I was reminded recently that I have now spent three full years living and studying in New Zealand. I came to pursue PhD research in permaculture education at the University of Waikato in Hamilton. Before I enrolled in December, 2008, Dani and I spent 3 months house sitting in Wanganui. We liked the city and our friends here so much that after 2 years in the Hamilton area (2009 & 2010), we moved back to Wanganui and started this project while I write my dissertation. But those aren’t the memories I’m talking about.
Just before flying into Auckland in June, 2008, I just missed my 15 minutes of fame back in New England. As I was sitting in the LA airport waiting to catch my connecting flight, I got an email from a TV news reporter from Boston. He wanted to do a story on my farm based on a recently published article in the Concord Monitor.
With gas at $4 per gallon, most people in New Hampshire can feel their wallets draining along with their car tanks. Not Nelson Lebo. He doesn’t have a car. He’s not worried about the cost of home heating oil either. And soaring food prices? Not much of a problem.
Lebo, 40, lives in a 1782 farmhouse in the woods of Andover that he has dubbed Pedal Power Farm. He heats it with wood cut from the property. He gets around on a bicycle. He grows much of his own food and buys locally otherwise. He gets his electricity from solar panels.
Lebo is no typical homesteader, content to stay tucked away in the woods, living off his land. He thinks he has ideas the rest of us could use. And he’s ready to share them.
“I’ve been living in a post-petroleum world for the last 18 years,” he said. “Everyone else is going to start living in a post-petroleum world next year.”
Lebo has been a fixture in Andover since he was hired to run Proctor Academy’s environmental program in 1991. He stopped working at the private school last year because of a herniated disk, but he still manages the organic gardens there. He was a part-time dorm parent this year.
But his teaching days are far from over. Let Lebo talk, and he will engage you for hours – he verges on ranting – about energy policy, American consumerism and the design principles around which he has built his life. One thing you won’t hear much of is a holier-than-thou attitude.
He said he doesn’t want to make people feel guilty about how they live. (He pointed out that he wears his hair in a crew cut and used to coach football, evidence of his own mainstream credibility.) He wants to encourage people to live differently. That, he said, is his “duty and obligation.”
He and girlfriend Dani Lejnieks are moving
to New Zealand this summer, where Lebo will pursue a doctorate in environmental education, looking at how to apply permaculture principles – which say that human societies can be designed to mimic natural systems – to education.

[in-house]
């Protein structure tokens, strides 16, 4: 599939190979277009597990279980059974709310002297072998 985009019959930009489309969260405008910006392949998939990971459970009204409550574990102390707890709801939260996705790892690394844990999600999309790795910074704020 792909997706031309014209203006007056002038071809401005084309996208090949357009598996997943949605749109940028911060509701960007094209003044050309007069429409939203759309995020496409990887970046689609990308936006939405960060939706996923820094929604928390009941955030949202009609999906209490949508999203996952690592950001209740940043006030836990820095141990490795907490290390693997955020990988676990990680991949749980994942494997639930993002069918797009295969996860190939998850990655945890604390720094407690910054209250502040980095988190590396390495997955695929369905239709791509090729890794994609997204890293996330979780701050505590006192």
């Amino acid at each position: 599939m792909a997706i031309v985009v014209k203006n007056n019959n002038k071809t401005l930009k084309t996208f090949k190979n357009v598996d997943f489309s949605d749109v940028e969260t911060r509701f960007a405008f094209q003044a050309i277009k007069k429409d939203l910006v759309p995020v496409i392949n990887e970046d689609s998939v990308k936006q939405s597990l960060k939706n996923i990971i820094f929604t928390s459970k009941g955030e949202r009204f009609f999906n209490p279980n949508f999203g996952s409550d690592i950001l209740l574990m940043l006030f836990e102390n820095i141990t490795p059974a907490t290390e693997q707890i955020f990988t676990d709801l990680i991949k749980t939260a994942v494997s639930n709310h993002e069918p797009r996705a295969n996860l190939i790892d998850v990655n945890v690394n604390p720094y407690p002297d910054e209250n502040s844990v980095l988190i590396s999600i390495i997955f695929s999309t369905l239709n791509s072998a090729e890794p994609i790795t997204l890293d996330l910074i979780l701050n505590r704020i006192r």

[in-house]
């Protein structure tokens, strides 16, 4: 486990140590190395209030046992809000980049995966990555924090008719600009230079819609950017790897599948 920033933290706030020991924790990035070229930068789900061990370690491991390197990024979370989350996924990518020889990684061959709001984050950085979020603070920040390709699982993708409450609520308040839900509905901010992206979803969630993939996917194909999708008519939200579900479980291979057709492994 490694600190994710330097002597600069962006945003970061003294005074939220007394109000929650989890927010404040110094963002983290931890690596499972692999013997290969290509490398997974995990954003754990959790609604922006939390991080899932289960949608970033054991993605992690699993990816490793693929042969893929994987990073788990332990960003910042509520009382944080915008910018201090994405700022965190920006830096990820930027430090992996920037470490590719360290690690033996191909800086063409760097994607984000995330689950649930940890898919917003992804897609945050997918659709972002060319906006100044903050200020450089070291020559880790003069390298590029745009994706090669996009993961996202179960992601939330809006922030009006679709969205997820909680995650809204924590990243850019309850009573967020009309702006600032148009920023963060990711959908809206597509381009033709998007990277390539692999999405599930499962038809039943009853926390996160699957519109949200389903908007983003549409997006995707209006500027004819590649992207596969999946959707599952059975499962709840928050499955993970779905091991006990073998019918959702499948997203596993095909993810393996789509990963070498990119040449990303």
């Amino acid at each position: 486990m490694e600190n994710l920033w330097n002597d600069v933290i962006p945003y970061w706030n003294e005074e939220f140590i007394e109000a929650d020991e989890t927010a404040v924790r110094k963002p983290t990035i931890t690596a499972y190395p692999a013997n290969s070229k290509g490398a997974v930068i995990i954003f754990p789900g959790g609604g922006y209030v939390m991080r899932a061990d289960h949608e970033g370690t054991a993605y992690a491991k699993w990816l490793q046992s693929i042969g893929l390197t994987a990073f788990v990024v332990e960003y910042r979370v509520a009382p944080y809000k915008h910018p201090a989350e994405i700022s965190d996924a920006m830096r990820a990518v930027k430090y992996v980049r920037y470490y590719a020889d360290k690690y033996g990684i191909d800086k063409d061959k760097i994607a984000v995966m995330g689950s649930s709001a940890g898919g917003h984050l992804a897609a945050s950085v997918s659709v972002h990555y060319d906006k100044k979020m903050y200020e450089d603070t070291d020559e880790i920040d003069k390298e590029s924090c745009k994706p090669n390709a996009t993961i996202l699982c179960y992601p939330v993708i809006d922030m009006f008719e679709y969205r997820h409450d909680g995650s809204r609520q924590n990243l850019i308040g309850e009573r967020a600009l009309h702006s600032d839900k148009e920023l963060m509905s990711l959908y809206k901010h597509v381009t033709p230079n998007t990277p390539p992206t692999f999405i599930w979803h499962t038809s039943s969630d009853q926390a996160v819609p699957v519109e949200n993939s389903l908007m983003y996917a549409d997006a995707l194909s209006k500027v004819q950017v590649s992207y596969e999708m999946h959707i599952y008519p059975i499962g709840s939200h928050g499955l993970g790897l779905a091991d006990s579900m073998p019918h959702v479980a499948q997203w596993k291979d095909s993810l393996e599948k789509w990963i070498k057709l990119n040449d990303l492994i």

Lebo thinks people should have less of an impact on the Earth as they become better educated. The way he sees it, most people become bigger consumers as they become bigger earners.
During his last few weeks in Andover, Lebo has been holding seminars at the farm, inviting a few people at a time to see how he lives. He has gone to some attendees’ homes afterward, charging $40 per hour, to help them find ways to conserve energy. Some of his clients have been focused on living greener. Others want to save money.
Lebo said he used to call himself an environmentalist.
“Now I tell people I’m an economist,” he said. “And not only that, I’m a conservative economist.”
After years of being perceived as “just the kook at the end of the road,” he said, his ideas – his way of living – are in high demand.
“It feels like my whole life has come to this moment,” he said.
A ‘lazy farmer’
Modern society has been designed around fossil fuels, Lebo said as he stood in front of his home on a recent sunny afternoon. But those fuels are running out.
“We, as a culture, will look back in 100 years and curse the designers,” he said.
A moment earlier, he was praising one designer: the man who built his Old College Road home 226 years ago. He noted that the house, which he bought eight years ago, faces southeast, so the first rays of morning sun hit the front windows. The chimney in the center of the Cape-style home heats the whole house and is insulated from the cold.
The road in from Route 11 climbs a hill past several large, regal Victorian homes and sweeping green fields. It turns to dirt and narrows once and then twice, becoming bumpy and dark under the thick canopy of trees. The road crests a hill and continues into the small valley where the farm sits.
Story continues if you are interested: http://www.concordmonitor.com/article/post-petroleum-world?CSAuthResp=%3Asession%3ACSUserId%7CCSGroupId%3Aapproved%3ABA4A9537C4BF4594E11F4B09D8217743&CSUserId=94&CSGroupId=1
It is not 100% accurate, but it gives the idea of what my farm was all about.